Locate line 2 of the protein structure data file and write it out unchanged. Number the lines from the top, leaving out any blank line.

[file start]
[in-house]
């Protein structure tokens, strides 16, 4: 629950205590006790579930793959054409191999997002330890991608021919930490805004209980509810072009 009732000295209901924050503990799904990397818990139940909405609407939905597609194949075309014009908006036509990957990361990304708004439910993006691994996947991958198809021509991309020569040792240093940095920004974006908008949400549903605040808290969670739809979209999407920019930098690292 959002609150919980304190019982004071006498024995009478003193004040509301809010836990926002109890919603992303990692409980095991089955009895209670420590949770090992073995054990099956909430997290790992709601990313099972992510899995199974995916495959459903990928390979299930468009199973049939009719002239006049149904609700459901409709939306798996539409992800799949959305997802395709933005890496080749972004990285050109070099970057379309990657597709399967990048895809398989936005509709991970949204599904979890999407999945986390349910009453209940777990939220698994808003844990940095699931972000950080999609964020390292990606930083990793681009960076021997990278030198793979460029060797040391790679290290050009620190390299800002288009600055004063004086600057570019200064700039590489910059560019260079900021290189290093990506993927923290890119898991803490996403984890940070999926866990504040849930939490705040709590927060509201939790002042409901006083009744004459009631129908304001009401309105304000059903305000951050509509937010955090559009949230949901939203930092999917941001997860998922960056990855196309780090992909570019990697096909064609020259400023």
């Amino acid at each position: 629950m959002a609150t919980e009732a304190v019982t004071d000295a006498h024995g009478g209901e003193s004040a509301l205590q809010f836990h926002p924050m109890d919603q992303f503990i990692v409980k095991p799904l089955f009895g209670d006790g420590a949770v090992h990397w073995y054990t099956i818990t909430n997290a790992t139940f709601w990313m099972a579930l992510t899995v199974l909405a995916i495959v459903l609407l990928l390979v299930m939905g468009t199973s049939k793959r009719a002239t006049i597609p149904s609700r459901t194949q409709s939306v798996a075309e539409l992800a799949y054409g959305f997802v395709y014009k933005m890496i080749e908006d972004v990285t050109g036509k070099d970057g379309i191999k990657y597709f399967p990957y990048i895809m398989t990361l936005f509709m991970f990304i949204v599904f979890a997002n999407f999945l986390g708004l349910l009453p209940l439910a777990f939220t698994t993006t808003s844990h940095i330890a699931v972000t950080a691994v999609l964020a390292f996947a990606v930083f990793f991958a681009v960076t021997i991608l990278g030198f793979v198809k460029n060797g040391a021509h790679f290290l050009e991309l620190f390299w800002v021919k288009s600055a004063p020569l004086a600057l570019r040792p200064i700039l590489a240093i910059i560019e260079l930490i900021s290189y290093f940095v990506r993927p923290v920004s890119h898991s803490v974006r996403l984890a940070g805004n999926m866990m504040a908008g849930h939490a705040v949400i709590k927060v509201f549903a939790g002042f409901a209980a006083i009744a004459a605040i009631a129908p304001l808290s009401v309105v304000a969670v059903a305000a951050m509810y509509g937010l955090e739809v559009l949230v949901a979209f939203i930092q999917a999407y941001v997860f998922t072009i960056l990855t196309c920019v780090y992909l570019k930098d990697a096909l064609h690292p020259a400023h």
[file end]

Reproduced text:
């Protein structure tokens, strides 16, 4: 629950205590006790579930793959054409191999997002330890991608021919930490805004209980509810072009 009732000295209901924050503990799904990397818990139940909405609407939905597609194949075309014009908006036509990957990361990304708004439910993006691994996947991958198809021509991309020569040792240093940095920004974006908008949400549903605040808290969670739809979209999407920019930098690292 959002609150919980304190019982004071006498024995009478003193004040509301809010836990926002109890919603992303990692409980095991089955009895209670420590949770090992073995054990099956909430997290790992709601990313099972992510899995199974995916495959459903990928390979299930468009199973049939009719002239006049149904609700459901409709939306798996539409992800799949959305997802395709933005890496080749972004990285050109070099970057379309990657597709399967990048895809398989936005509709991970949204599904979890999407999945986390349910009453209940777990939220698994808003844990940095699931972000950080999609964020390292990606930083990793681009960076021997990278030198793979460029060797040391790679290290050009620190390299800002288009600055004063004086600057570019200064700039590489910059560019260079900021290189290093990506993927923290890119898991803490996403984890940070999926866990504040849930939490705040709590927060509201939790002042409901006083009744004459009631129908304001009401309105304000059903305000951050509509937010955090559009949230949901939203930092999917941001997860998922960056990855196309780090992909570019990697096909064609020259400023």